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title: 'The Wichita daily eagle. (Wichita, Kan.) 1890-1906, July 24, 1890, Page 8, Image 8',
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Image provided by: Kansas State Historical Society; Topeka, KS
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xc WlitMU gaHg gagle: hxx$faotmug, Snlg 24, 1890.
ALL IKE LATEST STYLES
149 jv. 7J.AJ-V st.. irrcxr JT-t.
ALL OTHER DEALERS ARE
compelled Demand 25 Eaeh.
7"S f COMBINATION I'M OUT.
To the Keillor of the Ea?lo.
T lease announce mo ai h canidilate for re-election
l - Hie office of Clerk of the Ui-trict court of edK
v. ck county. Mihjitt to the action of the Kepublicaa
c oi.nty con eiition. Hi.iectf ully.
C. H. Ll-LTXC
VI i-hita. Kan., .Tunc P. MW. cil9 tf w tf
V? S Morns is a cauciidte for re-election to the
c1 eofconnty attorney, subject to the decision of
t KepubMcan county convention.
I a mi a nandidate for the ortiee of County Attorney
r ' '-rwick coantv. subject to the action of the Ke
j.i'j. tan county convention. I. P. CaMI'HELU
The Carlton school 1ms boon papered by
ti well known decorator, Jo-eph Parrott.
Ir now presents a very bright, clean and
c sj appearance. 57-lt
Handsomely ecorted Traill.
"By romiug down to the Santa Fc depot
rs :5 ) p. in., Saturday, July 2ith, you will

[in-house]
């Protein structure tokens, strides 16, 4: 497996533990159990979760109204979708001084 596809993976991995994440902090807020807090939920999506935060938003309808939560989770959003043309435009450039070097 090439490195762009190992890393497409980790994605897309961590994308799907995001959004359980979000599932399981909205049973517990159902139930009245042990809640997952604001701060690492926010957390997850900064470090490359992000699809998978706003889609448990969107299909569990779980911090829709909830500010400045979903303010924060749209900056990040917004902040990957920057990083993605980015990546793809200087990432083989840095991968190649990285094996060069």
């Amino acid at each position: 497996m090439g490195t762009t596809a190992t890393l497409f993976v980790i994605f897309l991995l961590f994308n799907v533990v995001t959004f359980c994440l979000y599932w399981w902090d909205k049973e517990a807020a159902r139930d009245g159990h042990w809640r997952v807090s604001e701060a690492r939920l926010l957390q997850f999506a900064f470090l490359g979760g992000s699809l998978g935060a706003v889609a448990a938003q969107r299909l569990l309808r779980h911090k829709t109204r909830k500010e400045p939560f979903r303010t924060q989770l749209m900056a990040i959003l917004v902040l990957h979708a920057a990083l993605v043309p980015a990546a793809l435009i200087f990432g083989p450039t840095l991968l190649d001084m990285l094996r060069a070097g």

.s MuiR'thiuc: novel. The .show is a free
ic. no admission tickets necessary. At
t time a beautifully decorated train of
J. ft fii cars loach .1 with Quaker Oats en-i-'H'
e irom Ceda:- iiapids to San Francisco
, tlic Santa Fe line will roll into the cle-
t rc-mainiiiR tlu-re until lip. m. Sample
i ( v.ttios of Quaker Oats, souvenir fans,
t -. etc.. will be 5 rwly distributed. Each
c r has original water color decorations.
1 i Santa re route is to be congratulated
r m uring this Ihk consignment. It is a
?, nn -simple of American enterprise botli
.1 1 ic- part of the shippers and the carri
( lie stire and see the train. d 57 at
l It southern Kansas excursion to the O.
A I encampment at Boston will leae
" i' hita via Sinta Fe route on "Wednesday,
Ai (3, at 12:40 p. in., leaving Chicago on
'i nursday evening: at G o'clock. Arriving
j laara Fails Frida- forenoon, leaving
i'ure in the afternoon, connecting with
i1! -teainerat Kingston for montreal; ar
i .-ig in Portland Sunday morning and
i .ien in special steamer to Boston, making
1. tnp by daylight, arriving in Boston
1' "-lie day. Secial sleepers have been
i i . tered to run through from "Wichita
i i ist on, and berths can now be secured
: a cry low rate. For further iniorma
t h' 'pply to Col. aI. Stewart at Aletropole
i 1. or to "W. D. Murdoch, pascenger and
t c kot agent, 122 North Mam street, "Wieh-i-
One hundred and thirty-six orders se
c n d in Licking county, O., by one agent
.) ten days for Mark Twain's latest book,